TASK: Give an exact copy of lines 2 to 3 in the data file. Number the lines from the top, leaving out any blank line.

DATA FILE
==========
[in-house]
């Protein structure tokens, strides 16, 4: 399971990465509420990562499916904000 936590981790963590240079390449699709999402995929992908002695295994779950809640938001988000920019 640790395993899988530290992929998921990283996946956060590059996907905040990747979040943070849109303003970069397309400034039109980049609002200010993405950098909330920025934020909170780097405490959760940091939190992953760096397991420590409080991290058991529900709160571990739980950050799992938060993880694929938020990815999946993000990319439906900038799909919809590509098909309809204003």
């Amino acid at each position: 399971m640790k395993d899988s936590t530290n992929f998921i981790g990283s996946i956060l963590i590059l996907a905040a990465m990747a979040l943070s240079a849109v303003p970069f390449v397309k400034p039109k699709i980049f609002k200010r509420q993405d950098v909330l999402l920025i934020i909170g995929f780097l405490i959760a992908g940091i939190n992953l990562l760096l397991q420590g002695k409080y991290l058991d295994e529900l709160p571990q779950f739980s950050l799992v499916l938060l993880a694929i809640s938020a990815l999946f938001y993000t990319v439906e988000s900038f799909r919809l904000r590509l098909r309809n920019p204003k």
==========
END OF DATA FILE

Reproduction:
């Protein structure tokens, strides 16, 4: 399971990465509420990562499916904000 936590981790963590240079390449699709999402995929992908002695295994779950809640938001988000920019 640790395993899988530290992929998921990283996946956060590059996907905040990747979040943070849109303003970069397309400034039109980049609002200010993405950098909330920025934020909170780097405490959760940091939190992953760096397991420590409080991290058991529900709160571990739980950050799992938060993880694929938020990815999946993000990319439906900038799909919809590509098909309809204003």
């Amino acid at each position: 399971m640790k395993d899988s936590t530290n992929f998921i981790g990283s996946i956060l963590i590059l996907a905040a990465m990747a979040l943070s240079a849109v303003p970069f390449v397309k400034p039109k699709i980049f609002k200010r509420q993405d950098v909330l999402l920025i934020i909170g995929f780097l405490i959760a992908g940091i939190n992953l990562l760096l397991q420590g002695k409080y991290l058991d295994e529900l709160p571990q779950f739980s950050l799992v499916l938060l993880a694929i809640s938020a990815l999946f938001y993000t990319v439906e988000s900038f799909r919809l904000r590509l098909r309809n920019p204003k």